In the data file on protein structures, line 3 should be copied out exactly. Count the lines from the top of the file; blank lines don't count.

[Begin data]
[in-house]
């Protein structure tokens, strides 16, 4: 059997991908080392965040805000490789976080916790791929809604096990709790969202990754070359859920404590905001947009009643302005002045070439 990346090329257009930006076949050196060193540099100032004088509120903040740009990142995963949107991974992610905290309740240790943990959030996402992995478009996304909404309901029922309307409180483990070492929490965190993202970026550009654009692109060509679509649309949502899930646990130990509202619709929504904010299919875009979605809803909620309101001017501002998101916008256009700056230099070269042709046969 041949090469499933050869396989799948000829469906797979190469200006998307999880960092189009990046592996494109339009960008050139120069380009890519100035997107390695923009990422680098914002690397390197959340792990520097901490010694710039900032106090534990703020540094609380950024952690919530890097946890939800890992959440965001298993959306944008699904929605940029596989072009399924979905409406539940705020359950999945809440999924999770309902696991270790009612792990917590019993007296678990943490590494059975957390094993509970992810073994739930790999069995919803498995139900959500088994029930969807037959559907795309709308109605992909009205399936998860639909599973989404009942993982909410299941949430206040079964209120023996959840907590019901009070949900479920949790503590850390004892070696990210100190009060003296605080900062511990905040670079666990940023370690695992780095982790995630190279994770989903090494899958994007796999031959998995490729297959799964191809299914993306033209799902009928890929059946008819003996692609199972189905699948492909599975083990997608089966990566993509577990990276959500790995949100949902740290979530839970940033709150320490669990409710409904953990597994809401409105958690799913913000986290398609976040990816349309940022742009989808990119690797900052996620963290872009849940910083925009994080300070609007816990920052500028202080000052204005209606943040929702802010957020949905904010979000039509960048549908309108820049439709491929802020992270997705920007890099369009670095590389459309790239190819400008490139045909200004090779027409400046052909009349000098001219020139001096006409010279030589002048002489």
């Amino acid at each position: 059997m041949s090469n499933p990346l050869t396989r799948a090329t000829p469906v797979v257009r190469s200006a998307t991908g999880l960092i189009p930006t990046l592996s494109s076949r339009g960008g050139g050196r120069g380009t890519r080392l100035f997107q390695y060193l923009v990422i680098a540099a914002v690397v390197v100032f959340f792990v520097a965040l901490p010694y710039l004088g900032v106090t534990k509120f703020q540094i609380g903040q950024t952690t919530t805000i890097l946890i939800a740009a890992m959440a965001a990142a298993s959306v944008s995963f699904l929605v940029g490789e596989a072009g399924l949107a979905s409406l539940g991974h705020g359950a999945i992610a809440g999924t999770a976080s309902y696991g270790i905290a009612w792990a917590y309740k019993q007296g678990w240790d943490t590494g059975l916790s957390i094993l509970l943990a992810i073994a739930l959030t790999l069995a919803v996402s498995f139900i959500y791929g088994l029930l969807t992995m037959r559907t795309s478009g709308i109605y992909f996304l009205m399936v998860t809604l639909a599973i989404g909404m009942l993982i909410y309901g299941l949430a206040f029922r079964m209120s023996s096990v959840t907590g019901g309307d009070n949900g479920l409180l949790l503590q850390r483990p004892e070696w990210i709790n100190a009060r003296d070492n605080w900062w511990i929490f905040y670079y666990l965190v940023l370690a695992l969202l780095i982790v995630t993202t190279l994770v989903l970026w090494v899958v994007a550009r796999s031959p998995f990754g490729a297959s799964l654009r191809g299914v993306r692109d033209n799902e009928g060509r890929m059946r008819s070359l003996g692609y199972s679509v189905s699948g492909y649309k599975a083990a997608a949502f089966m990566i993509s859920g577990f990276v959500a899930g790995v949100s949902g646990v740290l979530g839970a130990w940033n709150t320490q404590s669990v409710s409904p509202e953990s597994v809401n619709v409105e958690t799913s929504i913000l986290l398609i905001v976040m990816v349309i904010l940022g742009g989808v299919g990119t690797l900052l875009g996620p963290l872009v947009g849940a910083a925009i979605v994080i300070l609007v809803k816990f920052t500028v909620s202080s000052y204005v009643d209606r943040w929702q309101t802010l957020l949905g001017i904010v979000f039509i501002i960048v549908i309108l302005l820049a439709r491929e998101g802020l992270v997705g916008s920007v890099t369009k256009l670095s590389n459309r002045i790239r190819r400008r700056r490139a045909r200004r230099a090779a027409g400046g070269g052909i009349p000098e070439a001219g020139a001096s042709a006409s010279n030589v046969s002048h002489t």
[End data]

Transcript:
């Amino acid at each position: 059997m041949s090469n499933p990346l050869t396989r799948a090329t000829p469906v797979v257009r190469s200006a998307t991908g999880l960092i189009p930006t990046l592996s494109s076949r339009g960008g050139g050196r120069g380009t890519r080392l100035f997107q390695y060193l923009v990422i680098a540099a914002v690397v390197v100032f959340f792990v520097a965040l901490p010694y710039l004088g900032v106090t534990k509120f703020q540094i609380g903040q950024t952690t919530t805000i890097l946890i939800a740009a890992m959440a965001a990142a298993s959306v944008s995963f699904l929605v940029g490789e596989a072009g399924l949107a979905s409406l539940g991974h705020g359950a999945i992610a809440g999924t999770a976080s309902y696991g270790i905290a009612w792990a917590y309740k019993q007296g678990w240790d943490t590494g059975l916790s957390i094993l509970l943990a992810i073994a739930l959030t790999l069995a919803v996402s498995f139900i959500y791929g088994l029930l969807t992995m037959r559907t795309s478009g709308i109605y992909f996304l009205m399936v998860t809604l639909a599973i989404g909404m009942l993982i909410y309901g299941l949430a206040f029922r079964m209120s023996s096990v959840t907590g019901g309307d009070n949900g479920l409180l949790l503590q850390r483990p004892e070696w990210i709790n100190a009060r003296d070492n605080w900062w511990i929490f905040y670079y666990l965190v940023l370690a695992l969202l780095i982790v995630t993202t190279l994770v989903l970026w090494v899958v994007a550009r796999s031959p998995f990754g490729a297959s799964l654009r191809g299914v993306r692109d033209n799902e009928g060509r890929m059946r008819s070359l003996g692609y199972s679509v189905s699948g492909y649309k599975a083990a997608a949502f089966m990566i993509s859920g577990f990276v959500a899930g790995v949100s949902g646990v740290l979530g839970a130990w940033n709150t320490q404590s669990v409710s409904p509202e953990s597994v809401n619709v409105e958690t799913s929504i913000l986290l398609i905001v976040m990816v349309i904010l940022g742009g989808v299919g990119t690797l900052l875009g996620p963290l872009v947009g849940a910083a925009i979605v994080i300070l609007v809803k816990f920052t500028v909620s202080s000052y204005v009643d209606r943040w929702q309101t802010l957020l949905g001017i904010v979000f039509i501002i960048v549908i309108l302005l820049a439709r491929e998101g802020l992270v997705g916008s920007v890099t369009k256009l670095s590389n459309r002045i790239r190819r400008r700056r490139a045909r200004r230099a090779a027409g400046g070269g052909i009349p000098e070439a001219g020139a001096s042709a006409s010279n030589v046969s002048h002489t």